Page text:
Live in a town of 16,000,only see policemen passing through, or reacting to crime, closed our police station, why should i go and vote
    +++
    For exactly that reason.

  • rate this
    +5

    Comment number 1722.

    @1672.robert
    "The only time people really vote is if someone eats animal parts, sings or dances."

    That is the truth! Maybe we should have sent all the Police Commissioner candidates to the jungle with Nadine Dories - I bet then this whole shambles would have a totally different outcome where obtaining votes are concerned.

  • rate this
    -1

    Comment number 1721.

    Thought provoking (dunno if I'd support it):

    Competition amongst private police & insurers for paying clients (local councils) would bring about a tendency toward a continuous fall in the price of protection... thus rendering protection increasingly more affordable, whereas under monopolistic conditions of the state, the price of protection will steadily rise...

    http://mises.org/daily/5270

  • rate this
    +4

    Comment number 1720.

    Will the media and mp's stop spouting voter apathy, lack of knowledge and cold weather as reasons for low turn out.

    I think most of the public did not vote because they disagree with the proposed changes!

    There will be a review of the low turn out, but i think they will focus on timings and lack of information rather than true cause of low turnout.

  • rate this
    +1

    Comment number 1719.

    History shows that politicisation of the police is very dangerous. I think the British electorate sense this and have actively or passively rejected it.

    Nazism was able to take hold in Germany in the 1930s directly through the politicisation of policing.

    I treasure democracy and fervently believe policing should be separate from political control. For the first time ever I spoiled my ballot.

  • rate this
    +2

    Comment number 1718.

    458 Chezza100
    I read the comments of both my candidates and came to the conclusion that neither of them were up to the post - and neither was I convinced that any one person should be in sole control.
    So my only option was to spoil my paper which would have been included in the turn out stats or not to vote - I chose the latter and it seems I wasn't alone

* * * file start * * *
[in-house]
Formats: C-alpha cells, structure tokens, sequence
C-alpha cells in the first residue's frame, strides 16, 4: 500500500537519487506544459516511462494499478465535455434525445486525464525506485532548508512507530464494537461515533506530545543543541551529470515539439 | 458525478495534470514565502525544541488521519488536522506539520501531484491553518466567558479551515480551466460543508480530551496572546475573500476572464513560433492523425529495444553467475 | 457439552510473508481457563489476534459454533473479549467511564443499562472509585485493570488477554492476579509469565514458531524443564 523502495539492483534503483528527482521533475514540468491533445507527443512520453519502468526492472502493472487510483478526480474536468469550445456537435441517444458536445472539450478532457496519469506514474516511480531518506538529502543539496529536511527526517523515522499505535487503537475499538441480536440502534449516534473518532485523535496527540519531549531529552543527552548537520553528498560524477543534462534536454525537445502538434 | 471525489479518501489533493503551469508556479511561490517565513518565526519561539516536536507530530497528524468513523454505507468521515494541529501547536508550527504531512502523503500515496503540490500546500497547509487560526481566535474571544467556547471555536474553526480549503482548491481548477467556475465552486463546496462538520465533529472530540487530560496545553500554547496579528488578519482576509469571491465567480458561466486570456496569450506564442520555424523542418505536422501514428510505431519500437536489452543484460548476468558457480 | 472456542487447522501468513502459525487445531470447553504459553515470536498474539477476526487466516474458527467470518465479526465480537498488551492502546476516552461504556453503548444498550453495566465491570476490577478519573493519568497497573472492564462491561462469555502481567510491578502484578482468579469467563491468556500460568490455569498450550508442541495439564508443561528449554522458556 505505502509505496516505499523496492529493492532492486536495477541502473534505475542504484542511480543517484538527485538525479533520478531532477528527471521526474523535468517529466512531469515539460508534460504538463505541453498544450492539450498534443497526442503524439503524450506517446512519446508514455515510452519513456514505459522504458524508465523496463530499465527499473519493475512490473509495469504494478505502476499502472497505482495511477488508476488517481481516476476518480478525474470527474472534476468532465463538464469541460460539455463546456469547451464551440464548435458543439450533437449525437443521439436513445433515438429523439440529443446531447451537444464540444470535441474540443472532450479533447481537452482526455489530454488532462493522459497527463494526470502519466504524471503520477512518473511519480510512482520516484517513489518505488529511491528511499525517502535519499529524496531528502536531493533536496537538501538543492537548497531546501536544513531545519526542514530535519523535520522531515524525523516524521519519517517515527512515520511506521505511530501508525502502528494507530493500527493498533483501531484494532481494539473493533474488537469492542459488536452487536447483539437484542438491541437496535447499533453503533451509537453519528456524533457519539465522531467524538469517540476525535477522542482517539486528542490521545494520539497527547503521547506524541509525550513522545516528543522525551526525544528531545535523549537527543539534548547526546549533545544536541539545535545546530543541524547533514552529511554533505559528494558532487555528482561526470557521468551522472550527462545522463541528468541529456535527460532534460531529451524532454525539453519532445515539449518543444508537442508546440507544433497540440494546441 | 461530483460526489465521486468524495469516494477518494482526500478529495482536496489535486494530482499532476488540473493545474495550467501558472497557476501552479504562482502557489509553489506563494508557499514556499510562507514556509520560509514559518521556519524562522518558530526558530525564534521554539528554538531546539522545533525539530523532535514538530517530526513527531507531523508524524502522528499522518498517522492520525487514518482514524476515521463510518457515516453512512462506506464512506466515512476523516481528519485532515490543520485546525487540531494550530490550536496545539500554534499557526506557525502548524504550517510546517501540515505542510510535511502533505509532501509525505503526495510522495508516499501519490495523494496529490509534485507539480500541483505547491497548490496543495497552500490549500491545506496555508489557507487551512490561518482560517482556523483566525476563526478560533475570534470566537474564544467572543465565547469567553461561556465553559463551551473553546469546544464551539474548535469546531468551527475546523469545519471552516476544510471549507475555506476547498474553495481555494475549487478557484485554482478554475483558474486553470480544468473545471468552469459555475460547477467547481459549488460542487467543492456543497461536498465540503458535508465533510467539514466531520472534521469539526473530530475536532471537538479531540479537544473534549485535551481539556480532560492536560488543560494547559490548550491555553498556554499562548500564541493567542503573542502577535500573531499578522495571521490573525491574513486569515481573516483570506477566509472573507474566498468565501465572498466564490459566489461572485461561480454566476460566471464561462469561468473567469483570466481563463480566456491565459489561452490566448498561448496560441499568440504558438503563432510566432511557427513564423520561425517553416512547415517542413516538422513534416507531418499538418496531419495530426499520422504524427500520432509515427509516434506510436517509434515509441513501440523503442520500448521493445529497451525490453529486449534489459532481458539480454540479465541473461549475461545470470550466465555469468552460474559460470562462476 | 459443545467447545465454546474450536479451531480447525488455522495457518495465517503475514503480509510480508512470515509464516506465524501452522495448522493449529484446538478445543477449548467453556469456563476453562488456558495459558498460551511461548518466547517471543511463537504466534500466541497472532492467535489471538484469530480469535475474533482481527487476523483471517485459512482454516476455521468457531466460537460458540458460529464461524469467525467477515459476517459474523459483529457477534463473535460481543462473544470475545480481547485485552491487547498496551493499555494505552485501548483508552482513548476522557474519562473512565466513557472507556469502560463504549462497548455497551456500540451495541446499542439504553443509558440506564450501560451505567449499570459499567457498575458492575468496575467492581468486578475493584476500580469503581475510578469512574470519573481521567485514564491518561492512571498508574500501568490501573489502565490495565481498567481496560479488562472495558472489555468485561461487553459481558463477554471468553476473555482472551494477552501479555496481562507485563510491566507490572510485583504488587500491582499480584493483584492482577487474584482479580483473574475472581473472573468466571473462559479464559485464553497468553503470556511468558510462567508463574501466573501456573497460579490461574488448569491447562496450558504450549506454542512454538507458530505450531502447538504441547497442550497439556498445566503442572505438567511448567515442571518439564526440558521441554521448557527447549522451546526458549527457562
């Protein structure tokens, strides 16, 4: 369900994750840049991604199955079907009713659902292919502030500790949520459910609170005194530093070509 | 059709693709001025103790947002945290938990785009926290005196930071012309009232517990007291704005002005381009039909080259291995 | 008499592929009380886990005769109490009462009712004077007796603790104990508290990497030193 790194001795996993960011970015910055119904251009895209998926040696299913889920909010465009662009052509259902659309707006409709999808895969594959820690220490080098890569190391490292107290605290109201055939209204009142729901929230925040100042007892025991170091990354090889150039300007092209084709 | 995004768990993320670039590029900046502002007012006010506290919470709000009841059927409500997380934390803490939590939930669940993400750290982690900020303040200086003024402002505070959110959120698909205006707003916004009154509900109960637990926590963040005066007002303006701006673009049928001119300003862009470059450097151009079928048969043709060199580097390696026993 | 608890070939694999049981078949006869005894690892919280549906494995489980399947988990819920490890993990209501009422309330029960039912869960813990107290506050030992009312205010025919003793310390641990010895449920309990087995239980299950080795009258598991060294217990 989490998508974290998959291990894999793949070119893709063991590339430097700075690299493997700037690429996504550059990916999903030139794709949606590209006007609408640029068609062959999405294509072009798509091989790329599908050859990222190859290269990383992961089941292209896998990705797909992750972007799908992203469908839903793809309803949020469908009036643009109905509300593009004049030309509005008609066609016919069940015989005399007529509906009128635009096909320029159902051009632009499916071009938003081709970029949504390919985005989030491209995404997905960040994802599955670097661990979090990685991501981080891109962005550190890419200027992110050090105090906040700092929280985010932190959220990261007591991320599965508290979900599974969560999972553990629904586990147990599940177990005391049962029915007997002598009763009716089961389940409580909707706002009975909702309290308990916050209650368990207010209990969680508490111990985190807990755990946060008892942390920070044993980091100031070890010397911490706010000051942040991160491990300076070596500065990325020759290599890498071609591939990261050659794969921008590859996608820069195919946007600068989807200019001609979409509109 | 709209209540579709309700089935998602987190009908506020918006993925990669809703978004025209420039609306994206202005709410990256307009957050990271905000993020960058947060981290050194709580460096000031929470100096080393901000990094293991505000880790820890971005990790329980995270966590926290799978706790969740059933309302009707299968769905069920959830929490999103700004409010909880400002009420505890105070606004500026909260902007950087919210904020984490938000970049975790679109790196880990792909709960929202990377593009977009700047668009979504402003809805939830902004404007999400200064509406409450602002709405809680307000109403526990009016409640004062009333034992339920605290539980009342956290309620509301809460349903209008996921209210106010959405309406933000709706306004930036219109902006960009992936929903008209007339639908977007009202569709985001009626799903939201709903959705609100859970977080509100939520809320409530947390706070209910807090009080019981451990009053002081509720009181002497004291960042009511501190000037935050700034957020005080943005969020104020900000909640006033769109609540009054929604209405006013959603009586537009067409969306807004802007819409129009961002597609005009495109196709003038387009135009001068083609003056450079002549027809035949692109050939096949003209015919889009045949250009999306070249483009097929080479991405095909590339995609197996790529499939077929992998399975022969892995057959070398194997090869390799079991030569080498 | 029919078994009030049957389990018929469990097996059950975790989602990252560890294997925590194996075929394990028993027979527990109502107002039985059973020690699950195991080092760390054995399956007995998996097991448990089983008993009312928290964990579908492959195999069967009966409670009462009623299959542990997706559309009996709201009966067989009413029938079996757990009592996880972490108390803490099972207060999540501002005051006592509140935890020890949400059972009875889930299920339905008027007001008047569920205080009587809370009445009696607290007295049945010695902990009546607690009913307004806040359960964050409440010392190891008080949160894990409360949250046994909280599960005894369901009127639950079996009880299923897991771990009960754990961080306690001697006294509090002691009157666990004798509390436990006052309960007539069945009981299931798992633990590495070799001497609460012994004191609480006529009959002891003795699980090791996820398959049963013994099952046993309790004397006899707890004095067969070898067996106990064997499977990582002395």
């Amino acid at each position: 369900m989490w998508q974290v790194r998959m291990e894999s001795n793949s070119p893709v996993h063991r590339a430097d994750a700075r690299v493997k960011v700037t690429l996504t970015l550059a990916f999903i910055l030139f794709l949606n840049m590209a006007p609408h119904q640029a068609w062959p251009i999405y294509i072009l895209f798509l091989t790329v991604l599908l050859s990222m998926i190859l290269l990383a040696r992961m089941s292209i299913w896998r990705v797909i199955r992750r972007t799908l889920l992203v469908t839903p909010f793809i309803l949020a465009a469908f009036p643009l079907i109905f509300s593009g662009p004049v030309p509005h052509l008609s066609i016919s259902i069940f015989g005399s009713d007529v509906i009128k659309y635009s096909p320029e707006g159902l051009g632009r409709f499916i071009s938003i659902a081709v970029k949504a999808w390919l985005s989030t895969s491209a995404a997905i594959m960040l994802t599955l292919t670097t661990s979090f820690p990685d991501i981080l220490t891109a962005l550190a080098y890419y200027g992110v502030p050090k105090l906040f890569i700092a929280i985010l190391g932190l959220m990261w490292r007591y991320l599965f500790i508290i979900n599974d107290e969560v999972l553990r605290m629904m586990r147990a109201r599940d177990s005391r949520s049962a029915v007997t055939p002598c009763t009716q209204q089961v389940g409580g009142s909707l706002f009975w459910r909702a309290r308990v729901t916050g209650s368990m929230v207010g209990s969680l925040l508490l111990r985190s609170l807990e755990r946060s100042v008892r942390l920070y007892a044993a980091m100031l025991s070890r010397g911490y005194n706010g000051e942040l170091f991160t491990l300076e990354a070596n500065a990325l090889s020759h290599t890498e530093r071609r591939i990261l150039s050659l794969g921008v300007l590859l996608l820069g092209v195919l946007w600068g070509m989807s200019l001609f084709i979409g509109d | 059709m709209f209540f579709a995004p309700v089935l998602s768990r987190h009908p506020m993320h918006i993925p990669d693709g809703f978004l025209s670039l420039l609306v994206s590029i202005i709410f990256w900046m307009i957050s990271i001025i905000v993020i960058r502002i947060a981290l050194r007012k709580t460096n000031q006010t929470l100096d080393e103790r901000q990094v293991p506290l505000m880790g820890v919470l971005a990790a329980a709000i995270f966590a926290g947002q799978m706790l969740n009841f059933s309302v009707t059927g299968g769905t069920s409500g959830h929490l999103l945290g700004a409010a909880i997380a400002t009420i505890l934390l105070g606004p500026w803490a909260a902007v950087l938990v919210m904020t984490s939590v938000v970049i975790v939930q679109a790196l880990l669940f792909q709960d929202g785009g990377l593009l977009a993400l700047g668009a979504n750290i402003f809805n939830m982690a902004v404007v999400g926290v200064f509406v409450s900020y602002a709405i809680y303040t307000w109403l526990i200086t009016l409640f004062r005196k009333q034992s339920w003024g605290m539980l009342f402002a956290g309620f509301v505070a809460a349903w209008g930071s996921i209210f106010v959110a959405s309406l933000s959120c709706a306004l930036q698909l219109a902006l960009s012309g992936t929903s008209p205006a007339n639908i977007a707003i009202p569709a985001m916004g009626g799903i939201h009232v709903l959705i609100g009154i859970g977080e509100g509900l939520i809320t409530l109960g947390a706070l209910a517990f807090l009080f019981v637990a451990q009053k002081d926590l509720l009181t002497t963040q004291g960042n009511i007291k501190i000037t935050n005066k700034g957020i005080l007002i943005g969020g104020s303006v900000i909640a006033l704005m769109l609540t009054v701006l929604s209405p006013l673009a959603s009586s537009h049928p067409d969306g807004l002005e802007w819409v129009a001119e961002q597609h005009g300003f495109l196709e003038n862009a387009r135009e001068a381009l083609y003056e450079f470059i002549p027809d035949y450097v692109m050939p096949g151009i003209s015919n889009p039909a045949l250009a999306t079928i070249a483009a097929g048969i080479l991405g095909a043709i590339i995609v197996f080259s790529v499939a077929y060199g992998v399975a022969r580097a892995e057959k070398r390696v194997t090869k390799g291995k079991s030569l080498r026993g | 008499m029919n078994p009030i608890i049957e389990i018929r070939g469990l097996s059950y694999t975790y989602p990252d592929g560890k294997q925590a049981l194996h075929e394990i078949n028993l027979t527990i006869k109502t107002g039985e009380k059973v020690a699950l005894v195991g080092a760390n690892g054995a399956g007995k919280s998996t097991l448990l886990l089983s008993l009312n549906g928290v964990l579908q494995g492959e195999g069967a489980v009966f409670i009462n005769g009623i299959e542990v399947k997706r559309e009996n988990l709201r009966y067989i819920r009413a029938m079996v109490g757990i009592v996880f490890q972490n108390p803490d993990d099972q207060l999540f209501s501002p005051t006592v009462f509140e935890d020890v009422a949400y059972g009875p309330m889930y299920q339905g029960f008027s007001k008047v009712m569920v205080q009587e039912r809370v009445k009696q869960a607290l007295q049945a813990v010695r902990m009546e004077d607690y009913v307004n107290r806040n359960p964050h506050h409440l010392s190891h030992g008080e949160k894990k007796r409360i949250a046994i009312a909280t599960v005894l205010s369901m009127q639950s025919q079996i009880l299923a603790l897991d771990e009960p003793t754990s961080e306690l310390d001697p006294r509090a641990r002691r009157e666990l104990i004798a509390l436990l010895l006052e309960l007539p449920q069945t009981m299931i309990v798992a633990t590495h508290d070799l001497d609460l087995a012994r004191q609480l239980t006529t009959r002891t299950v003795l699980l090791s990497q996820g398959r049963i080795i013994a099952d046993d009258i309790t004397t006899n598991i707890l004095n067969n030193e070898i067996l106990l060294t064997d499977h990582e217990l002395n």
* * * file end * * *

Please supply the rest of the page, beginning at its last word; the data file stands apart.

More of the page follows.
• rate this
    +5

    Comment number 1717.

    Not only a terrible policy but on a political level, what an own goal by the the Tories.
    Never again during this government, will they be able to question the legitimacy of a Union (their nemesis) ballot over industrial action.

    And what does Oily Dave say?

    Its the fault of the national media apparently? (veiled criticism of the BBC there)

    Worst government ever? Got to be close.

  • rate this
    +4

    Comment number 1716.

    its almost certain that an e-petition to get rid of the police commissioners would get more votes than the actual elections, anyone fancy proving me right?

  • rate this
    +7

    Comment number 1715.

    When a trade union polls for a strike the government says only 35% isn't a mandate . these guys will actually only get less than 10% of the electorate choosing them as 1st preference. Hardly legitimate mandate. Apparently £75 Million was spent on the election. Where did the money go ? Saw nothing , heard nothing , told nothing. So who trousered the money ?

  • rate this
    +3

    Comment number 1714.

    I didn't vote because I don't think there should be a PCC. I don't believe disinterest is the reason for a low turnout; I don't think a lot of other people want it either! I've chatted with friends and work colleagues, and a lot of them responded in the same way as I have.

    If there had been a 'no' vote I would have had no problem making my way to the polling station!

  • rate this
    +1

    Comment number 1713.

    I didn't vote. The government is in control of the police are they not, so this position is more of a formality? As such voting for the government should be enough to ensure the police stay in line. Infact the candidates are no different than closed door voting, and the winners are not much different either...absolutely pointless.